I turned to my right with a giggle. Bad idea. I had unintentionally turned to Willie and he had turned to me in response to my ignorance. I was stuck staring into the eyes of a retard.
But then he smiled.
And when he smiled his entire face shifted, transforming into someone else. He had perfectly straight, white teeth and beautifully sculpted cheekbones. His eyes shone and around his lips were dimples.
Dimples like mine.
Suddenly everything was silent. I tore my eyes away from his and looked back to the track. A car had crashed. I placed my hands over my mouth in horror.
“No worries.” I could hardly hear Willie say. His voice was normal. How could that be so?
I turned to him and he was laughing at me. Laughing. “A racer get’s severely injured very seldom. Don’t have a panic attack.”
I was in shock for two reasons. One: Willie talked. He talked normally. Two: He was making fun of me. Him making fun of me.
“I wasn’t panicking.” I said stubbornly while crossing my arms.
He laughed softly this time. “You were.”
I wanted to have a good come back, but what would I say? I could offend him easily but… I don’t know if I have the heart to do such a thing.
“Go ahead.” He said. “Call me a retard if it will make you feel better.”
Horror spread through me. Along with grief and guilt. “I… I wasn’t’ going to call you that.” I lied.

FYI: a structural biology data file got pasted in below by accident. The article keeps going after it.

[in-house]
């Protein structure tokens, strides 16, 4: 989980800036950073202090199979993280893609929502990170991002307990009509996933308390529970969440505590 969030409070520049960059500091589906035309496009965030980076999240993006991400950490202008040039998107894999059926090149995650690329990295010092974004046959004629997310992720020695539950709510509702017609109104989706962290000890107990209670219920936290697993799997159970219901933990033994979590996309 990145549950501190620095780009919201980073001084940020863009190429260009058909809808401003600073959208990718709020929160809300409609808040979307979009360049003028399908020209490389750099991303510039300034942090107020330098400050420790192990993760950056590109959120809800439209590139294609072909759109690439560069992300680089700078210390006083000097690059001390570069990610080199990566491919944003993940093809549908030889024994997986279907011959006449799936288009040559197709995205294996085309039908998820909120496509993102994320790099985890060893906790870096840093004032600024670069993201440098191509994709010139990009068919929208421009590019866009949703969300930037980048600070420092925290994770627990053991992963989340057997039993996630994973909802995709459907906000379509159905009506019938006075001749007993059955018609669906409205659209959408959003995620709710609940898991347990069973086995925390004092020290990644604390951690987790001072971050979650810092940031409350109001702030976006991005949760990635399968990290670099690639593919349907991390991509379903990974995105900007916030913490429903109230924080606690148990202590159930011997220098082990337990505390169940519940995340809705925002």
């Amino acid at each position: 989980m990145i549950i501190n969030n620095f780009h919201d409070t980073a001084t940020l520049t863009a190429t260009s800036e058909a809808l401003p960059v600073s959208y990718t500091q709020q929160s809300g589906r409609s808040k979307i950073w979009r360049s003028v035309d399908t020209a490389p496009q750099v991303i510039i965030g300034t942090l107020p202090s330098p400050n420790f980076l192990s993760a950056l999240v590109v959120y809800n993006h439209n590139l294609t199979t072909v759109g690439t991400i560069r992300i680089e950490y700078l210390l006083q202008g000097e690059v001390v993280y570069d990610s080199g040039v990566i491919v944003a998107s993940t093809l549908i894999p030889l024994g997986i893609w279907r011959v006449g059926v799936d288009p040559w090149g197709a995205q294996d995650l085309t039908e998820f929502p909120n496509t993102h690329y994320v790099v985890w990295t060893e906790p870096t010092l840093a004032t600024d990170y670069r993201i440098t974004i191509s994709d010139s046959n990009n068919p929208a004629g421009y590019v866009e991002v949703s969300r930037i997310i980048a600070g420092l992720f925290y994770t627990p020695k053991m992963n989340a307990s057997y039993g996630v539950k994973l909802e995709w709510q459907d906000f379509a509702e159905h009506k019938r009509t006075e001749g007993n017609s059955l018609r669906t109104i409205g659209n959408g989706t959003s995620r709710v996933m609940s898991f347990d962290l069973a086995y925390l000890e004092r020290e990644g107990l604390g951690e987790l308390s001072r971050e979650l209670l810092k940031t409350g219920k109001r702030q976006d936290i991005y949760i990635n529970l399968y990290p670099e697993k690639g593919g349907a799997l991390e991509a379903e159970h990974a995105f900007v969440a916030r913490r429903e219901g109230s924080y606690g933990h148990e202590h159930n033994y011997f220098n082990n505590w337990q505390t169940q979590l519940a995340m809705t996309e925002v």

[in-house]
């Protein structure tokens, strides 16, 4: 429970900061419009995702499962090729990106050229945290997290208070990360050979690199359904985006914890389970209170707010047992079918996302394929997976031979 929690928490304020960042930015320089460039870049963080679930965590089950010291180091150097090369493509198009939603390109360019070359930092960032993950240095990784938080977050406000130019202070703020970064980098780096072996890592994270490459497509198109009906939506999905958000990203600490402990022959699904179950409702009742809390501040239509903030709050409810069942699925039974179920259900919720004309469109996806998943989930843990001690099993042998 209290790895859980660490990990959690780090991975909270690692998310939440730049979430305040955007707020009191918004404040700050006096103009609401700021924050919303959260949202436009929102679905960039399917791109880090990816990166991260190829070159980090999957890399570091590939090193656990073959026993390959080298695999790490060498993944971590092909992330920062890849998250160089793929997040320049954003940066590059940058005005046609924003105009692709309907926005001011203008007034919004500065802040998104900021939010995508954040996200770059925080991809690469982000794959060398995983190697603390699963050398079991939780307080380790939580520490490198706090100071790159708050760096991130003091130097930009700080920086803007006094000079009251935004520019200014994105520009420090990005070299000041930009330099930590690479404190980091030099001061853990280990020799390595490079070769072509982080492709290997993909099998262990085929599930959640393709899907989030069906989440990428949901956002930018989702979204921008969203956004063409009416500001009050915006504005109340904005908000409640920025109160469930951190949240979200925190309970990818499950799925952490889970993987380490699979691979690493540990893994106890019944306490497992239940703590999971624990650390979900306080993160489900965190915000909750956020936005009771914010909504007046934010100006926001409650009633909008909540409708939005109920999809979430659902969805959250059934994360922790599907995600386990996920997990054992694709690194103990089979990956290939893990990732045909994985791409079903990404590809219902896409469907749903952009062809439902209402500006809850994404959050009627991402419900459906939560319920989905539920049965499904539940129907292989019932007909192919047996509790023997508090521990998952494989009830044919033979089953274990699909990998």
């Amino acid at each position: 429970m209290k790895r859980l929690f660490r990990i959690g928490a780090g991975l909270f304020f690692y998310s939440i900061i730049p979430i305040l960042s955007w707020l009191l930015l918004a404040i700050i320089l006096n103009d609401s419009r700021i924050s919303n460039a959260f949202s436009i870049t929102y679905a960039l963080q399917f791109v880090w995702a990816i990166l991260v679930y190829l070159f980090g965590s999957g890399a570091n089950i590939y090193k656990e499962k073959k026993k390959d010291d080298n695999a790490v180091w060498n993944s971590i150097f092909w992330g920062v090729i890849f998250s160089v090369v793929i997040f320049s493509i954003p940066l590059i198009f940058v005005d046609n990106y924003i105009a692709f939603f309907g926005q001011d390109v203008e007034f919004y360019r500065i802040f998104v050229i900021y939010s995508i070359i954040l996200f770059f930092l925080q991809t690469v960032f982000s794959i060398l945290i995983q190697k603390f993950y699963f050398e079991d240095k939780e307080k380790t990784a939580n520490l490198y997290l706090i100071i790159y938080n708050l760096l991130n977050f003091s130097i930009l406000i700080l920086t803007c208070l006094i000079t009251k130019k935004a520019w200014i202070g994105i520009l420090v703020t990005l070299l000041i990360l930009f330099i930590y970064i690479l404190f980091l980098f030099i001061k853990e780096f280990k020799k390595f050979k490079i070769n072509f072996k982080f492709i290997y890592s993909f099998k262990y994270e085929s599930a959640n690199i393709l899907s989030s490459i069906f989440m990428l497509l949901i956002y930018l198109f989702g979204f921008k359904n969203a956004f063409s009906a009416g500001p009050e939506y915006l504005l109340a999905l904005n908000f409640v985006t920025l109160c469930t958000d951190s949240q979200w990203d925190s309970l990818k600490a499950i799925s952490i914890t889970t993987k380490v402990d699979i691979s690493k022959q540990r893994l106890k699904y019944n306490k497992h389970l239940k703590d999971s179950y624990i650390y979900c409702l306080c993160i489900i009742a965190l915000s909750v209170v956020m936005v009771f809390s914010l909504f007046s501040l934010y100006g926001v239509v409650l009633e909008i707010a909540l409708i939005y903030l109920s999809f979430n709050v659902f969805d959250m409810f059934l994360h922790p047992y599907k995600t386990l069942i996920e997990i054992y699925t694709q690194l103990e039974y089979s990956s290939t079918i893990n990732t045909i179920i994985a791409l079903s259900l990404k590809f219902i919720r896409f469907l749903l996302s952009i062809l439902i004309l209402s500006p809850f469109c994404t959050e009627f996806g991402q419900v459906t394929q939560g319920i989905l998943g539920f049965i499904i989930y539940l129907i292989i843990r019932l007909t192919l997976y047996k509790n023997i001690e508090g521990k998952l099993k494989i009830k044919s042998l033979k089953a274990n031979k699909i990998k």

He brought his face closer to mine and very aggressively he said, “You were.” And he turned around, plugged his ears and watched the tracks as the racers started once more.
I was struck with every negative chemical that embodies itself within me. I felt like crying. I felt like apologizing. I felt like I was the retard.
Willie was not a retard. Nor was he scary or frightening. He had feelings just like me. And I shot them down, just like everyone else who assumes and never knows.
I spent the rest of the race planning apologies in my head. I didn’t say a word to Willie. But, of course, he couldn’t have heard me above the engines anyhow.
We left right before the race was over, trying to beat traffic. My dad is a get to, get gone kind of person so he walked fast. And I walked right behind him, somewhat avoiding Willie. Not because I was scared or greedy or … whatever..
It was because I was scare he would make me see how big of a jerk I am.
Willie walked terribly slow. He couldn’t help it, his leg didn’t function as it should. Gary stayed with him, keeping his slow and steady pace. I was just trying to get to the car as soon as possible. I had to get out of here and away from Willie. He was so.. Honest. So bright. He was so much better than me.
I heard several horns from behind me and drunken voices calling out, “Move it, retard! Get out of the way!” I turn to find Gary and Willie trying to make their way across the road.
“Run, Forest! Run!” The yelling continued. I stopped where I stood.
I looked at Willie then. His head was up high, his shoulders were rolled back as far as they would go. But he grasped the hand of his father for literal support.
I watched with quick breath and teary eyes when I thought of my dad’s words:
“You’re going to see a few things today.” He had said.
San Jose, California
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"Life is like a bowl of spaghetti. Every once in a while, you get a meatball." - Sharon Creech